Tom Campbell

We have experienced a decade of economic growth and the big questions many are asking is whether this growth will continue or if there will be a recession in our future.

Matthew Martin, the regional executive of the Charlotte branch of the Federal Reserve Bank of Richmond, recently spoke to the Greater Raleigh Chamber of Commerce. His presentation helped in answering those questions.

Economic growth, Martin said, is a result of two factors: putting more people to work and making them more productive. Economic expansions don’t just die of old age, they are murdered. Martin explained that some action or condition triggers their demise. Examples include the monetary policy actions taken to reduce runaway inflation, external shocks like the Arab oil embargo, or debt imbalances like the housing crisis that sparked The Great Recession.

Let’s review some important numbers. The national unemployment rate is 3.6 percent, the lowest since 1969. North Carolina’s May unemployment rate was 4.1 percent, up from December’s 3.7 percent. First quarter national GDP growth was 3.1 percent, and Martin said it appeared second quarter GDP growth would be around 2 percent. That’s about the same as North Carolina’s growth rate. Consumer spending, about 70 percent of the U.S. economy, grew around 4 percent in the second quarter, according to the Department of Commerce, and retail sales rose more than was expected. Business investment spending has softened a bit, but manufacturing output rose in June. And while new housing starts and home sales are declining slightly, they can be partially explained because labor is harder to find and the permitting process is taking longer.

The tighter labor market is helping force wage growth, which increased 1.7 percent year over year. North Carolina’s growth is a bit below that level, at 1.5 percent. Raleigh and Charlotte account for about 50 percent of state job growth and Raleigh has outpaced every other metropolitan statistical area, with 24 percent job growth since 2007. Our state is ahead of the U.S. average in the leisure and hospitality sector, with strong growth in trade, transportation and utilities, financial activities, and professional and business services sectors. Inflation is running well under the target of 2 percent and is now a relatively stable 1.5 percent.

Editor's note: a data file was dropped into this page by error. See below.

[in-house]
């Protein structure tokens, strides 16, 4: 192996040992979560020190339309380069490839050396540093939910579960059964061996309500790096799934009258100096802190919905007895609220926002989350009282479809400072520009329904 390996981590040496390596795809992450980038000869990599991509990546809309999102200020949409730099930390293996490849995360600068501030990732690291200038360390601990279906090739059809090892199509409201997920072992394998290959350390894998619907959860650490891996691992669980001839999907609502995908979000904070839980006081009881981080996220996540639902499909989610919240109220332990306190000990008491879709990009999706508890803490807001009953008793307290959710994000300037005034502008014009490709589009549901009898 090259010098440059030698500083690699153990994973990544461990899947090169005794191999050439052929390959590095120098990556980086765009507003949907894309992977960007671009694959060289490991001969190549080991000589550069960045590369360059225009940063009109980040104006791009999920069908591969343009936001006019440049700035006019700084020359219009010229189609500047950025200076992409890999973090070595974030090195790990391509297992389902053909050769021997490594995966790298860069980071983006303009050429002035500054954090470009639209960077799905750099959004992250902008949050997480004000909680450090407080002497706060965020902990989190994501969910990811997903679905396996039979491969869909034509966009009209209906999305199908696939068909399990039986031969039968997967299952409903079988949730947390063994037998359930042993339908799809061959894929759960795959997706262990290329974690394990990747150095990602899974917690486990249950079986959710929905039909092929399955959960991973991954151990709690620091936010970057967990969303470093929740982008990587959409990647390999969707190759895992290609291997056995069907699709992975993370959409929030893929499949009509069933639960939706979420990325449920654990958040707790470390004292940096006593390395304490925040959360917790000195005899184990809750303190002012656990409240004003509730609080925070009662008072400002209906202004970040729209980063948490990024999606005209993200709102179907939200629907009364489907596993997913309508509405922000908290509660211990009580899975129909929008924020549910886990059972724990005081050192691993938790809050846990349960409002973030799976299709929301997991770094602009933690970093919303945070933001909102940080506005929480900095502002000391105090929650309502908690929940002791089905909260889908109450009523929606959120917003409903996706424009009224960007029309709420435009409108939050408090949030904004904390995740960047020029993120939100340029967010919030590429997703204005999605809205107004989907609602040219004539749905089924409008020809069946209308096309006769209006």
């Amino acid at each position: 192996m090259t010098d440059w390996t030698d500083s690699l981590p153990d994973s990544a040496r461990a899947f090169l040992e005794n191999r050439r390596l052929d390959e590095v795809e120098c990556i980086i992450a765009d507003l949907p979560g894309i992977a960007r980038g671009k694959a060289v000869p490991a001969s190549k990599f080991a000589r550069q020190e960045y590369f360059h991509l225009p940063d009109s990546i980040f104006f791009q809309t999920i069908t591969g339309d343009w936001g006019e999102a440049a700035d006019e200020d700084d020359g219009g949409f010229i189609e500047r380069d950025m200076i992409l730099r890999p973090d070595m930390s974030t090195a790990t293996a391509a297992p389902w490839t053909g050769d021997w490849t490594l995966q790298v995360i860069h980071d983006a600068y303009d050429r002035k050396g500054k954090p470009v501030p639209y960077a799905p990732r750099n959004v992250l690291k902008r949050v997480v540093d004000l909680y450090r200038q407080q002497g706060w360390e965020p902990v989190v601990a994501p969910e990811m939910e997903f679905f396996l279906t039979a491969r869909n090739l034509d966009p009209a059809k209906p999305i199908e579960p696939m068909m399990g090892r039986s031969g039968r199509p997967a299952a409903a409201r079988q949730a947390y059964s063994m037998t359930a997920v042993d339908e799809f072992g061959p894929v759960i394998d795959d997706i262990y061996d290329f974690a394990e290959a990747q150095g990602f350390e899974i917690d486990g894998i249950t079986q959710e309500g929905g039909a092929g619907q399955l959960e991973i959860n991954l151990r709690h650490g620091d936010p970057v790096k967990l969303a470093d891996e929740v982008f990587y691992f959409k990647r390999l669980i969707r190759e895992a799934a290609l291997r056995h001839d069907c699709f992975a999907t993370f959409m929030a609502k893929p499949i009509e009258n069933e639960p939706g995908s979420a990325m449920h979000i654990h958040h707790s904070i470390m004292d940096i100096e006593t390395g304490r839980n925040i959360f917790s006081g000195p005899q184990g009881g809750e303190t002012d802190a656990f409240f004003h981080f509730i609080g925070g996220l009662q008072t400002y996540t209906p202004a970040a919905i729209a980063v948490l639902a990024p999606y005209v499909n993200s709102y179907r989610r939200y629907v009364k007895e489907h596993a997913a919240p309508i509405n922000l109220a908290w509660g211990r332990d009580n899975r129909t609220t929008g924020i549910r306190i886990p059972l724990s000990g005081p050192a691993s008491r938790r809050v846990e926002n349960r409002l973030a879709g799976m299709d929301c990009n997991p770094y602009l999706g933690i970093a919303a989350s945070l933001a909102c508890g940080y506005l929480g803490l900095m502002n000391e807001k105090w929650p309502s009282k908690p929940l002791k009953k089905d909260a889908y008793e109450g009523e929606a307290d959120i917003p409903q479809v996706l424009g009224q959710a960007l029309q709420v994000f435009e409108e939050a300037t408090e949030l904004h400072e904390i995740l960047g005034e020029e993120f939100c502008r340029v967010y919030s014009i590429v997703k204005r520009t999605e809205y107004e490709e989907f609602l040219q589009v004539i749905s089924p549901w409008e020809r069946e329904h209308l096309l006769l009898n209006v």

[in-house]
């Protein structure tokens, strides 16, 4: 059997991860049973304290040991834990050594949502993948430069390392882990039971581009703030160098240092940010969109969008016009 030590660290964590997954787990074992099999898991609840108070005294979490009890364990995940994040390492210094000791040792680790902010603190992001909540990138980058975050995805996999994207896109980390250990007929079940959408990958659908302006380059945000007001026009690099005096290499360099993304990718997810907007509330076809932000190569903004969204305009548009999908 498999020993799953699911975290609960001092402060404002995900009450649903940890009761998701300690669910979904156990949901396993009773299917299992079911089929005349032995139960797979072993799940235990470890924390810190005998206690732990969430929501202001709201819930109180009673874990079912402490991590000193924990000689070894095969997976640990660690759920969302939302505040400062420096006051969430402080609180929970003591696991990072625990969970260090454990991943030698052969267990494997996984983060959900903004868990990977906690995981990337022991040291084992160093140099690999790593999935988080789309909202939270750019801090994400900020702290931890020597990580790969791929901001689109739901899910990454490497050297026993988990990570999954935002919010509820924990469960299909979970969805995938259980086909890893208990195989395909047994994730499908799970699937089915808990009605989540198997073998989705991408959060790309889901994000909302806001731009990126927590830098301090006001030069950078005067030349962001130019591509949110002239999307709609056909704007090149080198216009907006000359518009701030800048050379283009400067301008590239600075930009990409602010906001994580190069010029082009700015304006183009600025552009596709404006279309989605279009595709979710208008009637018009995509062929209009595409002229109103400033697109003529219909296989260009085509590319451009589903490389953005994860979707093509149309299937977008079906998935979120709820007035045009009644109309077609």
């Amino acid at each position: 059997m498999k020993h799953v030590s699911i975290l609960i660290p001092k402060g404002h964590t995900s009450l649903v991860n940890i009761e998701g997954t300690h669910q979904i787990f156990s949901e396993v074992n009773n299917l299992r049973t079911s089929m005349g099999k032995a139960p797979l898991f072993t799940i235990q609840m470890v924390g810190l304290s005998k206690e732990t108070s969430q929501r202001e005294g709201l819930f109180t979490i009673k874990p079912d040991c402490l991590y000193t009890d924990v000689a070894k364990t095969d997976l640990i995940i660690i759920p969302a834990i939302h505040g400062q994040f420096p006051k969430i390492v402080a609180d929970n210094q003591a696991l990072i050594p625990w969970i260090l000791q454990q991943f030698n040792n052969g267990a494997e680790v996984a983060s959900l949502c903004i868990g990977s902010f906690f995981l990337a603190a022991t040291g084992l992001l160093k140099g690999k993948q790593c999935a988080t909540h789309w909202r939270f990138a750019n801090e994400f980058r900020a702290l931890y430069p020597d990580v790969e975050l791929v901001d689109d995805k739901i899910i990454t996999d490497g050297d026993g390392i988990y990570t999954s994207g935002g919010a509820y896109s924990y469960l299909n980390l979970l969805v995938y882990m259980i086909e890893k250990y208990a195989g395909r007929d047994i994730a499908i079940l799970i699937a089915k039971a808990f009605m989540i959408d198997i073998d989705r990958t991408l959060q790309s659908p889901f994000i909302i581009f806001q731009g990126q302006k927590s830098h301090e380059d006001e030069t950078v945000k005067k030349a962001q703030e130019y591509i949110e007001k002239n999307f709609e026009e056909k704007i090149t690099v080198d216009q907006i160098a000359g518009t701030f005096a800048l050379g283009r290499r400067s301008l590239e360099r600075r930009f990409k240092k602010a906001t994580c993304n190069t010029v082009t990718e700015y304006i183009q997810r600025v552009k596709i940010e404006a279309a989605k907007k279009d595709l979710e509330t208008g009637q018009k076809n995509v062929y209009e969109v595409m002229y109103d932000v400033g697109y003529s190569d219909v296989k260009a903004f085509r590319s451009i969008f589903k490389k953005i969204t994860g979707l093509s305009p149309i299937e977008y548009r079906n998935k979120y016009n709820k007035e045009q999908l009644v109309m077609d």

To be sure there are some economic uncertainties, such as concerns over trade and tariffs, the growing national debt and the rise of non-bank lending, but overall the economy is strong. Record stock market levels reflect the optimism of investors. The Federal Reserve is likely to cut interest rates at their July meeting.

Leading economic publications and developers tout our state as a great place to do business and almost weekly we hear of a business either expanding their current workforce or locating a new facility here. Our population continues to grow, perhaps not at the same levels as in recent years, but by some 100,000 new residents each year.

Even though we have counties (mostly rural) where economic prosperity is not evenly enjoyed, there doesn’t appear to be signals on the immediate horizon to indicate a recession in the next six months to a year. That’s good news for North Carolina.

Tom Campbell is former assistant state treasurer and is creator/host of NC SPIN, a weekly statewide television discussion of state issues that airs on UNC-TV. Contact him at www.ncspin.com.